Motivation, governance, and the viability of hybrid forms in open source software development
Citation: Sonali K. Shah (2006) Motivation, governance, and the viability of hybrid forms in open source software development. Management Science (RSS)
DOI (original publisher): 10.1287/mnsc.1060.0553
Semantic Scholar (metadata): 10.1287/mnsc.1060.0553
Sci-Hub (fulltext): 10.1287/mnsc.1060.0553
Internet Archive Scholar (fulltext): Motivation, governance, and the viability of hybrid forms in open source software development
Tagged: Business (RSS) FLOSS (RSS), Governance (RSS)
Published in a special issue of Management Science on issues related to FLOSS, Shah's article is a qualitative, grounded-theory, and case-study based comparison of two communities. She compares two products (neither of which she identifies):
- An open source project under a major umbrella organization under a permissive license (e.g., an Apache project);
- What Shah calls a gated source community essentially controlled by a company that requires license agreements in order to contribute or redistribute (e.g., something like Sun).
Methodologically, Shah uses statistically non-representative sampling to interview a variety of different types of contributes to both projects for a total of 88 interviews.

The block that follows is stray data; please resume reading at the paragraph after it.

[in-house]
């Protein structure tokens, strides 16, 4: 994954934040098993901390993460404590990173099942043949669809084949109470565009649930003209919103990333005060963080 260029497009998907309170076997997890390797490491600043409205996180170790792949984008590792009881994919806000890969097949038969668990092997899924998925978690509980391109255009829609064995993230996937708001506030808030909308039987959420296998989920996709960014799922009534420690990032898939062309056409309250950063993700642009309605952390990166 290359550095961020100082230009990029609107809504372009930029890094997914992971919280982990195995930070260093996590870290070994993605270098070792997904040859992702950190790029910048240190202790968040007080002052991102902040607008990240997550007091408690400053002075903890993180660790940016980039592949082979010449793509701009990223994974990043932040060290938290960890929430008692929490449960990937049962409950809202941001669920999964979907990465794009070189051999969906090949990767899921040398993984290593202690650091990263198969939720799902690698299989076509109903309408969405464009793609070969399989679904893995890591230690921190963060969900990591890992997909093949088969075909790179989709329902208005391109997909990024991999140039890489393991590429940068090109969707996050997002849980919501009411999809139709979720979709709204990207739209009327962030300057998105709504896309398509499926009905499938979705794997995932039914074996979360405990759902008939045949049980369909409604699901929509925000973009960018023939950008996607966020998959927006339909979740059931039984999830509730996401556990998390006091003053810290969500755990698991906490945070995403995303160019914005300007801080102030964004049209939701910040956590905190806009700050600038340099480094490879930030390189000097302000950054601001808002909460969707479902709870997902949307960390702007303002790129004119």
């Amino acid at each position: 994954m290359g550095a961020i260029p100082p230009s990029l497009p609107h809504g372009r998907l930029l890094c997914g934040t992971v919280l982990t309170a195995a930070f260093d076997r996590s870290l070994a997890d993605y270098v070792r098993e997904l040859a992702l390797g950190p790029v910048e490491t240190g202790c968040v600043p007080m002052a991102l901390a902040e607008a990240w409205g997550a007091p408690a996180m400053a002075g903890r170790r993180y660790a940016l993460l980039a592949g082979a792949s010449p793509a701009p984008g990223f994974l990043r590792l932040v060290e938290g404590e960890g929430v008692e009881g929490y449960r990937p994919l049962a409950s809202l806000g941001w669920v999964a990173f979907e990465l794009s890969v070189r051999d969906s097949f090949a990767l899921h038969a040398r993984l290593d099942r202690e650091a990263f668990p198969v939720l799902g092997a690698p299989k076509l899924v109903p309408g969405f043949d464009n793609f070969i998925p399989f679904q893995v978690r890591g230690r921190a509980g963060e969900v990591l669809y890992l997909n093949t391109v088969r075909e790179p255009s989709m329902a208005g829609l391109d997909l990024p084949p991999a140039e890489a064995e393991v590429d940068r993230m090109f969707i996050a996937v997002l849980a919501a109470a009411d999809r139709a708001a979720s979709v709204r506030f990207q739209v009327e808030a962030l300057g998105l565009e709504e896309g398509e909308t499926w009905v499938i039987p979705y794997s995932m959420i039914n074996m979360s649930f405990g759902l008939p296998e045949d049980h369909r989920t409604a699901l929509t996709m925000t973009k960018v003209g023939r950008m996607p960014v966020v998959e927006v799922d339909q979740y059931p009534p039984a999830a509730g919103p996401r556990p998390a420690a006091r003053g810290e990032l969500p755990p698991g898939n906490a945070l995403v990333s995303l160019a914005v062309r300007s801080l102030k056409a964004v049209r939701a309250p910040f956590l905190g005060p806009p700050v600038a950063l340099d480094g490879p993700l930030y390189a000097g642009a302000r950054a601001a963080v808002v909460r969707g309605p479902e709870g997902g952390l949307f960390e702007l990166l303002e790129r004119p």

Her basic finding is that there are two types of participants: need driven and hobbyist participants. While the FLOSS community has participants of both types, the gated source community essentially has only need driven users. She summarizes her key findings as:
- FLOSS contributors join communities to satisfy a need but often keep contributing because they enjoy it and these volunteer/hobbyist are critically important to the community.
- Reciprocity is an important factor driving the contribution of code to the community.
- The governance structure of the community dramatically affects the participation choices of volunteer contributors.
Other interesting findings were that Shah found almost evidence for reputation or status based concerns in her community. When asked explicitly (after almost never volunteering this information) users claimed that these were not motivated and Shah was convinced.
She sets up a number of interesting tensions faced by firms working on FLOSS. For example, she argues that: "activities that permit value appropriation by the firm are sometime detrimental to value creation within the community." She explores this concept in some depth by looking at the means of control, governance, and value appropriation used by firms and the effects that these can have in communities (and in her communities in particular).
Theoretical and Practical Relevance
The paper has been cited more than a hundred times, almost all in the phenomena-focused literature on FLOSS. The paper is particularly important as one of the early and most important articles on governance and on the relationship between firms and community in FLOSS and in other peer production projects.